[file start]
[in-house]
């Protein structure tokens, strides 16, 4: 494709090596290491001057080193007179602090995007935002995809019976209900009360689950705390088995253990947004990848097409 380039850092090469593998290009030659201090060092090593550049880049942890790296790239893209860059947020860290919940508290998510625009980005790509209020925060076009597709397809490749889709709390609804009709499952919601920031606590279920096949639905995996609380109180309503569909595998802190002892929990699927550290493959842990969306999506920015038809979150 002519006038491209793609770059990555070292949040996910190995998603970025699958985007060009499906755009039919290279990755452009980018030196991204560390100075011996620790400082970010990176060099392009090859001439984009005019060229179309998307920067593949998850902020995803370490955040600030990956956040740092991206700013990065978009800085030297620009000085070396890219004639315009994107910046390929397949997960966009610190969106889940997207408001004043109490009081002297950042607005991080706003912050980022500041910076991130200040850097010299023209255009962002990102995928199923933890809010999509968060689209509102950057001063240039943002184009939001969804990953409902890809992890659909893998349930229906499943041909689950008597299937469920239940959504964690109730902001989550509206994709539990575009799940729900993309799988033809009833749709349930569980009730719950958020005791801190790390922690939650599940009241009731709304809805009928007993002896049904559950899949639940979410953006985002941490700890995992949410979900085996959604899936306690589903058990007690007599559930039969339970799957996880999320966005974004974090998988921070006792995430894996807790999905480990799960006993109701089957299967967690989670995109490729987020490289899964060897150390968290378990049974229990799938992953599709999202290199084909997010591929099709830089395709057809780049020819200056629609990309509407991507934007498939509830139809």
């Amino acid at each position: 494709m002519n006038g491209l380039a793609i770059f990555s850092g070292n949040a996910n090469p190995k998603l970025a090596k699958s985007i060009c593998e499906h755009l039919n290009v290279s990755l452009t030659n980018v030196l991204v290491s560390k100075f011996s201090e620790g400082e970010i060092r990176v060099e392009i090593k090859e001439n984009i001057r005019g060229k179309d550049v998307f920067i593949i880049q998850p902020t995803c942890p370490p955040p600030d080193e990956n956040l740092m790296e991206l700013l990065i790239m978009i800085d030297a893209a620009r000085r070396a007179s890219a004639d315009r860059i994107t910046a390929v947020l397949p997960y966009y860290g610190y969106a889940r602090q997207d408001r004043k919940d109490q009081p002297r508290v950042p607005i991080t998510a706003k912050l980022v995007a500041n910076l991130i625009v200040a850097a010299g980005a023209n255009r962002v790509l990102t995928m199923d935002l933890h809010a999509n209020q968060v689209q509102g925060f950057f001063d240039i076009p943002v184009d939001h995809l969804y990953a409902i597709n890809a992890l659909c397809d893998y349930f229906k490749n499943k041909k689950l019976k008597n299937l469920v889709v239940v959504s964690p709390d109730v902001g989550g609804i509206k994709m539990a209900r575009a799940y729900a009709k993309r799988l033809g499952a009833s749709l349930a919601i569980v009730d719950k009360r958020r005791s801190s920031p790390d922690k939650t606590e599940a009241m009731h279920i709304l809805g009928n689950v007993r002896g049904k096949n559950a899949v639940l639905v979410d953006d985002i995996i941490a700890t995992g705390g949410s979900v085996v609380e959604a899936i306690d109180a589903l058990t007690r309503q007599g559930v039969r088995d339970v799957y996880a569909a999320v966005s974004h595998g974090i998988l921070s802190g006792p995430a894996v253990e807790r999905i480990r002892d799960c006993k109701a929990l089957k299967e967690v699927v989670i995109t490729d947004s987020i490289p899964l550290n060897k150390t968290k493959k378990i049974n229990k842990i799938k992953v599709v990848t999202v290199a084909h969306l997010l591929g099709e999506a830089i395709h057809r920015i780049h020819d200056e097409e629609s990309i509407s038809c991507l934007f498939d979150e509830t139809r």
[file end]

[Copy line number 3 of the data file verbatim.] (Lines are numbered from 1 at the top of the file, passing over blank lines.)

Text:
């Amino acid at each position: 494709m002519n006038g491209l380039a793609i770059f990555s850092g070292n949040a996910n090469p190995k998603l970025a090596k699958s985007i060009c593998e499906h755009l039919n290009v290279s990755l452009t030659n980018v030196l991204v290491s560390k100075f011996s201090e620790g400082e970010i060092r990176v060099e392009i090593k090859e001439n984009i001057r005019g060229k179309d550049v998307f920067i593949i880049q998850p902020t995803c942890p370490p955040p600030d080193e990956n956040l740092m790296e991206l700013l990065i790239m978009i800085d030297a893209a620009r000085r070396a007179s890219a004639d315009r860059i994107t910046a390929v947020l397949p997960y966009y860290g610190y969106a889940r602090q997207d408001r004043k919940d109490q009081p002297r508290v950042p607005i991080t998510a706003k912050l980022v995007a500041n910076l991130i625009v200040a850097a010299g980005a023209n255009r962002v790509l990102t995928m199923d935002l933890h809010a999509n209020q968060v689209q509102g925060f950057f001063d240039i076009p943002v184009d939001h995809l969804y990953a409902i597709n890809a992890l659909c397809d893998y349930f229906k490749n499943k041909k689950l019976k008597n299937l469920v889709v239940v959504s964690p709390d109730v902001g989550g609804i509206k994709m539990a209900r575009a799940y729900a009709k993309r799988l033809g499952a009833s749709l349930a919601i569980v009730d719950k009360r958020r005791s801190s920031p790390d922690k939650t606590e599940a009241m009731h279920i709304l809805g009928n689950v007993r002896g049904k096949n559950a899949v639940l639905v979410d953006d985002i995996i941490a700890t995992g705390g949410s979900v085996v609380e959604a899936i306690d109180a589903l058990t007690r309503q007599g559930v039969r088995d339970v799957y996880a569909a999320v966005s974004h595998g974090i998988l921070s802190g006792p995430a894996v253990e807790r999905i480990r002892d799960c006993k109701a929990l089957k299967e967690v699927v989670i995109t490729d947004s987020i490289p899964l550290n060897k150390t968290k493959k378990i049974n229990k842990i799938k992953v599709v990848t999202v290199a084909h969306l997010l591929g099709e999506a830089i395709h057809r920015i780049h020819d200056e097409e629609s990309i509407s038809c991507l934007f498939d979150e509830t139809r």